Factorials –> Factoring

I was working through this year’s MathCounts State Level exam, and found 2 problems involving factorials.  Your reflex when seeing a factorial problem is to see how you can factor the expression.  For example we are asked to find the value of this expression:

\frac{5!+6!}{4!+3!}

Notice that the 2 terms in the numerator are both products of 5! and the 2 terms in the denominator are both products of 3!.  So we can factor these both out:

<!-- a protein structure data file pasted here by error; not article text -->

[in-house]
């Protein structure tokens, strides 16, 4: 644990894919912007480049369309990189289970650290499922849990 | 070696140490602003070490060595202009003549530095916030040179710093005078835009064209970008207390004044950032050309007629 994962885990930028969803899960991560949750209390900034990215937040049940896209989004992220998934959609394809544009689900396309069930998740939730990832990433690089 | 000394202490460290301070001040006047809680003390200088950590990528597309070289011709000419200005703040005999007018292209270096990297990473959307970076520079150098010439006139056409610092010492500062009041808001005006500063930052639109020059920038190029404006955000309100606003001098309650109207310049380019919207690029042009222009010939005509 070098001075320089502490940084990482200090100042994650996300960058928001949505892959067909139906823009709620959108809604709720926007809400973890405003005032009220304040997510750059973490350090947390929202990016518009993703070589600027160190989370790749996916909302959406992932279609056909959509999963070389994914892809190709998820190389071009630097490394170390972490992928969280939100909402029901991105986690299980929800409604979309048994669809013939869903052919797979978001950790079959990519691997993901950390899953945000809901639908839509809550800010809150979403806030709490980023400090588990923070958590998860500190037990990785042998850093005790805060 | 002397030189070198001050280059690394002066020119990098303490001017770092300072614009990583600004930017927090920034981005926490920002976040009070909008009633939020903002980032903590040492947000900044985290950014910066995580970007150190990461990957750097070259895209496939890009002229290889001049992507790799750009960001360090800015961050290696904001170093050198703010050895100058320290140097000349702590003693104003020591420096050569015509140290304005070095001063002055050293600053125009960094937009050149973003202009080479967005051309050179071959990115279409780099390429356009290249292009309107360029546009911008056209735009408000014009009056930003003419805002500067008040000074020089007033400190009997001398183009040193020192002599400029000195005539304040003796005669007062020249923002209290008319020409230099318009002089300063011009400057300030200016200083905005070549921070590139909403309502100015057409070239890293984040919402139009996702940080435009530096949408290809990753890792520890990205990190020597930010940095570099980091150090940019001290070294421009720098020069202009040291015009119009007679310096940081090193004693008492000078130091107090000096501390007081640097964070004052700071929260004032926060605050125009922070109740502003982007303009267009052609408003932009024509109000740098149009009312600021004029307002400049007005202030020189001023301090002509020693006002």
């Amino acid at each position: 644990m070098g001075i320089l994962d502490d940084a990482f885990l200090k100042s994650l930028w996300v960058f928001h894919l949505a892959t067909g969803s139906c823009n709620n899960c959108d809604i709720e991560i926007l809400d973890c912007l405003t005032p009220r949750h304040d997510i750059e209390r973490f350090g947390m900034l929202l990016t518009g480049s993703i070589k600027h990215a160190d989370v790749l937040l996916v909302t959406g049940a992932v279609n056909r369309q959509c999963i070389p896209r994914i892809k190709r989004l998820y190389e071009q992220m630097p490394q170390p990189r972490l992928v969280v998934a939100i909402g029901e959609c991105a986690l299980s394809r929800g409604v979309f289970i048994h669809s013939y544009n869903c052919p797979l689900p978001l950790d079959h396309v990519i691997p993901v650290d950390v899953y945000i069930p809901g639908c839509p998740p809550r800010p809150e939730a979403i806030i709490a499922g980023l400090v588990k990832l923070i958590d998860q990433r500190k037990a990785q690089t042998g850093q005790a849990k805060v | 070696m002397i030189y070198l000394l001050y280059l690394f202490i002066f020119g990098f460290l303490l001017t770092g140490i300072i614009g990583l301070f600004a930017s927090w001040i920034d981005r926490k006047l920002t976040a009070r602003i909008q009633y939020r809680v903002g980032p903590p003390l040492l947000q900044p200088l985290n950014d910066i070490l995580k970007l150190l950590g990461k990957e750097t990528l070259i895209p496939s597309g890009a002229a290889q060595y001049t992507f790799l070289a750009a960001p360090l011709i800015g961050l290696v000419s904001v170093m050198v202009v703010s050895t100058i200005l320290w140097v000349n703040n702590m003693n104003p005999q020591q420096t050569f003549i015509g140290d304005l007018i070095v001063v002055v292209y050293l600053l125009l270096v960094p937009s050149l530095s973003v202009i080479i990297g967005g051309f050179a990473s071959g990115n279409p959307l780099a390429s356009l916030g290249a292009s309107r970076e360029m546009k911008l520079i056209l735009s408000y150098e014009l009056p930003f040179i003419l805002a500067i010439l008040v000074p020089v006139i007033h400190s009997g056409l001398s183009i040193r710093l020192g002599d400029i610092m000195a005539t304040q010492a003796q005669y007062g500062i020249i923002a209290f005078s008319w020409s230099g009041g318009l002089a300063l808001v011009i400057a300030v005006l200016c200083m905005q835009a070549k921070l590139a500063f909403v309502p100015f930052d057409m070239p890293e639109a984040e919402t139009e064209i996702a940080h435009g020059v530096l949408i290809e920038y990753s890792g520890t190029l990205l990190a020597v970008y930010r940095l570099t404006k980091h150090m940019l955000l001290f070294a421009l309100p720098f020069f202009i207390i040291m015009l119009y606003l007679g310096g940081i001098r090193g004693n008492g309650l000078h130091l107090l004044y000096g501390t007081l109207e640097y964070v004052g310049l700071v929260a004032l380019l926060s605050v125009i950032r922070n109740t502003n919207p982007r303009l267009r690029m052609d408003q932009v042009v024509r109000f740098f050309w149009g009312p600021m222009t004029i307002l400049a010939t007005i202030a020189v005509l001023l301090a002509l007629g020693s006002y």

\frac{5!+6!}{4!+3!}=\frac{5!(1+6)}{3!(4+1)}

If you notice that 5! and 3! both have a factor of 3! then the fraction is much easier to evaluate.

Another problem on the same exam asks us to solve for n:

(n+1)! - n! = 4320

Again you can factor n!  from the 2 terms on the left hand side:

(n+1)! - n! = n!(n+1 - 1)= 4320

n!\cdot n = 4320

To finish out this problem we can find the prime factorization of 4320 and match that up to the product of consecutive integers.

4320 = 2^5 \cdot 3^3 \cdot 5 = 2 \cdot 3 \cdot 2^2 \cdot 5 \cdot (2 \cdot 3) \cdot (2 \cdot 3) = 6! \cdot 6

n = 6

 

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